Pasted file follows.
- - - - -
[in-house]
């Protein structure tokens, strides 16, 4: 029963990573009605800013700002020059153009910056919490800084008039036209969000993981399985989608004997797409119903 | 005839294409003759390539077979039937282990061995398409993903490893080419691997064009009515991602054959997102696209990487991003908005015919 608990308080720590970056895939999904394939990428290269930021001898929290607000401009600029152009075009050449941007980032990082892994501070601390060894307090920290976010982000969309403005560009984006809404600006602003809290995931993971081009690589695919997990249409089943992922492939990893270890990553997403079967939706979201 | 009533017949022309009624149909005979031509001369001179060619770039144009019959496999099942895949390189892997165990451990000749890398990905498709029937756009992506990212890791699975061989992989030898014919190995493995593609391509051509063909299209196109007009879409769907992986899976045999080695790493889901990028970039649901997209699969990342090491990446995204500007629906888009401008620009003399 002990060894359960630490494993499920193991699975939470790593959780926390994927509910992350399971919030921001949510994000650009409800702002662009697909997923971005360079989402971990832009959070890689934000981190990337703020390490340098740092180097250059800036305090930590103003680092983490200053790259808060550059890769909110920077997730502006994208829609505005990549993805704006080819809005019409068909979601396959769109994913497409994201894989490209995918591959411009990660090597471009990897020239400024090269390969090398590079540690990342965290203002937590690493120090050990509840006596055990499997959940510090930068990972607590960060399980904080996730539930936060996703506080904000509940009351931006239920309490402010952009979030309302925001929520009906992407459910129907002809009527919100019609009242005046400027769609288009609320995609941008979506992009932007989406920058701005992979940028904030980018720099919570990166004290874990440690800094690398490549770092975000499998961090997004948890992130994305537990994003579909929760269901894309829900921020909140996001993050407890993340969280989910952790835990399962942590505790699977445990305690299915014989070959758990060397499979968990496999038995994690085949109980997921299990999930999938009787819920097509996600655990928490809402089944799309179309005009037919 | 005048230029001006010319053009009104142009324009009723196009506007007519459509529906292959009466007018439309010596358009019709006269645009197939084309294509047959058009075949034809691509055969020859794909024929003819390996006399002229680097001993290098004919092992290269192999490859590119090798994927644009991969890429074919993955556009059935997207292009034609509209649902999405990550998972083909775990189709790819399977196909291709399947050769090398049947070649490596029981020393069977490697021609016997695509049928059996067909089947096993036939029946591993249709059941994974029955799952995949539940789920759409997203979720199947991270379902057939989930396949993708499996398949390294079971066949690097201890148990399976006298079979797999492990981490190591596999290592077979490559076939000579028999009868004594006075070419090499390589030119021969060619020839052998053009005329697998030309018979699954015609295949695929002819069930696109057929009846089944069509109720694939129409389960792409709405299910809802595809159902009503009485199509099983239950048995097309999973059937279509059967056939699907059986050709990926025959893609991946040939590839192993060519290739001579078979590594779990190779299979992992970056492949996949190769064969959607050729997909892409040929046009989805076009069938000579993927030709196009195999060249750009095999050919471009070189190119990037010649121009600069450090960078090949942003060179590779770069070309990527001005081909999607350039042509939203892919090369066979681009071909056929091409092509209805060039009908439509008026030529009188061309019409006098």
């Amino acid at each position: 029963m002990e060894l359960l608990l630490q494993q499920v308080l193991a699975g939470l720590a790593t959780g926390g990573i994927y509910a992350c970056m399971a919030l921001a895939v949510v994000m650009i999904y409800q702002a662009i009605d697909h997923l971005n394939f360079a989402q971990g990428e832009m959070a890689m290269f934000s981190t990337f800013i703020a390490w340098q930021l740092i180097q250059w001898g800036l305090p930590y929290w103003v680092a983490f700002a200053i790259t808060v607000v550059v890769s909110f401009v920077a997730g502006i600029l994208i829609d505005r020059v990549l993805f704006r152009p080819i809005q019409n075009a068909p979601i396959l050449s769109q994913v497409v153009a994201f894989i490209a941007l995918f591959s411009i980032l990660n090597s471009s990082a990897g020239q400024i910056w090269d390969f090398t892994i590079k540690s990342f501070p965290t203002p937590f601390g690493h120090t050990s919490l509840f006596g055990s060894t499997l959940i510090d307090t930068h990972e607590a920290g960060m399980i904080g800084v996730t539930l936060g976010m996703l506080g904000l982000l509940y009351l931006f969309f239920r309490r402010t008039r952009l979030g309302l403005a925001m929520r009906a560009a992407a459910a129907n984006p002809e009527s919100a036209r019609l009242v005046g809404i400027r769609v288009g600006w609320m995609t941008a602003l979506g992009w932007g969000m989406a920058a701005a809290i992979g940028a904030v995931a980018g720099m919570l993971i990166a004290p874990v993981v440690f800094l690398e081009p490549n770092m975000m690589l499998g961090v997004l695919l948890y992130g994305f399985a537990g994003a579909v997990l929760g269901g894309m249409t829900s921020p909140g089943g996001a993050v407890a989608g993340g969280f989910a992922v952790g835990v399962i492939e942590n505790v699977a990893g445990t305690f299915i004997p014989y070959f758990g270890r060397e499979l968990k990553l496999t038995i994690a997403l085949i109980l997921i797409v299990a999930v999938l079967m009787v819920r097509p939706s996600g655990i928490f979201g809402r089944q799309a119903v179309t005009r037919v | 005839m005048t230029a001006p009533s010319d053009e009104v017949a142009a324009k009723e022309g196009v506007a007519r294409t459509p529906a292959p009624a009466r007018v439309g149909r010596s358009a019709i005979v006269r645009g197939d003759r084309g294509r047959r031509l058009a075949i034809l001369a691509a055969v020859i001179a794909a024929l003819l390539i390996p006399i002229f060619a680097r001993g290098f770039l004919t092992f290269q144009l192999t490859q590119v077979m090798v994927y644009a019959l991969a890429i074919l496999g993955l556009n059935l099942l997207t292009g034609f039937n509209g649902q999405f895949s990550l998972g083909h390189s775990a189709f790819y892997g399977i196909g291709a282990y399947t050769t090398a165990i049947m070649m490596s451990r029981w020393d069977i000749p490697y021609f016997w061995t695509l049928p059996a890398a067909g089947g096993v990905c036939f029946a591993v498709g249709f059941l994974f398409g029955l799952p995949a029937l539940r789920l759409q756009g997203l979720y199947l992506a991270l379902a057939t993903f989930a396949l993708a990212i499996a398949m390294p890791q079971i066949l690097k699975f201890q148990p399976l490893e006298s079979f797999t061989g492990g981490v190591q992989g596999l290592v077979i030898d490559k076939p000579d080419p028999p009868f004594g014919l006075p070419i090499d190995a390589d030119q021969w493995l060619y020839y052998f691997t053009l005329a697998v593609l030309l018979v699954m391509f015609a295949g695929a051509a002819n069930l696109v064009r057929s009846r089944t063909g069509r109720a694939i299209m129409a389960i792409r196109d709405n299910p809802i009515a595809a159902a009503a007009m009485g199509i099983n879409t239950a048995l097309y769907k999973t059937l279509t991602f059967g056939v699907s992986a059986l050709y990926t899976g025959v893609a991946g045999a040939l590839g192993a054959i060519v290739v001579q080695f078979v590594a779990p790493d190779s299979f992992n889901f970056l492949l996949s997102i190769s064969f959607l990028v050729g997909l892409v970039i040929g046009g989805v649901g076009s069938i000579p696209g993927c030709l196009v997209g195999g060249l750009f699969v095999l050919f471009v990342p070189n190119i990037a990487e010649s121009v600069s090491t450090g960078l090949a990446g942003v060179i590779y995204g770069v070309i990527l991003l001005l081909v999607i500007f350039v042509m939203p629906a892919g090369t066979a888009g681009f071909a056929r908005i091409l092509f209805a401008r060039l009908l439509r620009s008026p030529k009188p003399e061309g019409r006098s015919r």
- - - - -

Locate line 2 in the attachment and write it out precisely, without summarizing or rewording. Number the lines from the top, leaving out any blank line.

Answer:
């Protein structure tokens, strides 16, 4: 029963990573009605800013700002020059153009910056919490800084008039036209969000993981399985989608004997797409119903 | 005839294409003759390539077979039937282990061995398409993903490893080419691997064009009515991602054959997102696209990487991003908005015919 608990308080720590970056895939999904394939990428290269930021001898929290607000401009600029152009075009050449941007980032990082892994501070601390060894307090920290976010982000969309403005560009984006809404600006602003809290995931993971081009690589695919997990249409089943992922492939990893270890990553997403079967939706979201 | 009533017949022309009624149909005979031509001369001179060619770039144009019959496999099942895949390189892997165990451990000749890398990905498709029937756009992506990212890791699975061989992989030898014919190995493995593609391509051509063909299209196109007009879409769907992986899976045999080695790493889901990028970039649901997209699969990342090491990446995204500007629906888009401008620009003399 002990060894359960630490494993499920193991699975939470790593959780926390994927509910992350399971919030921001949510994000650009409800702002662009697909997923971005360079989402971990832009959070890689934000981190990337703020390490340098740092180097250059800036305090930590103003680092983490200053790259808060550059890769909110920077997730502006994208829609505005990549993805704006080819809005019409068909979601396959769109994913497409994201894989490209995918591959411009990660090597471009990897020239400024090269390969090398590079540690990342965290203002937590690493120090050990509840006596055990499997959940510090930068990972607590960060399980904080996730539930936060996703506080904000509940009351931006239920309490402010952009979030309302925001929520009906992407459910129907002809009527919100019609009242005046400027769609288009609320995609941008979506992009932007989406920058701005992979940028904030980018720099919570990166004290874990440690800094690398490549770092975000499998961090997004948890992130994305537990994003579909929760269901894309829900921020909140996001993050407890993340969280989910952790835990399962942590505790699977445990305690299915014989070959758990060397499979968990496999038995994690085949109980997921299990999930999938009787819920097509996600655990928490809402089944799309179309005009037919 | 005048230029001006010319053009009104142009324009009723196009506007007519459509529906292959009466007018439309010596358009019709006269645009197939084309294509047959058009075949034809691509055969020859794909024929003819390996006399002229680097001993290098004919092992290269192999490859590119090798994927644009991969890429074919993955556009059935997207292009034609509209649902999405990550998972083909775990189709790819399977196909291709399947050769090398049947070649490596029981020393069977490697021609016997695509049928059996067909089947096993036939029946591993249709059941994974029955799952995949539940789920759409997203979720199947991270379902057939989930396949993708499996398949390294079971066949690097201890148990399976006298079979797999492990981490190591596999290592077979490559076939000579028999009868004594006075070419090499390589030119021969060619020839052998053009005329697998030309018979699954015609295949695929002819069930696109057929009846089944069509109720694939129409389960792409709405299910809802595809159902009503009485199509099983239950048995097309999973059937279509059967056939699907059986050709990926025959893609991946040939590839192993060519290739001579078979590594779990190779299979992992970056492949996949190769064969959607050729997909892409040929046009989805076009069938000579993927030709196009195999060249750009095999050919471009070189190119990037010649121009600069450090960078090949942003060179590779770069070309990527001005081909999607350039042509939203892919090369066979681009071909056929091409092509209805060039009908439509008026030529009188061309019409006098």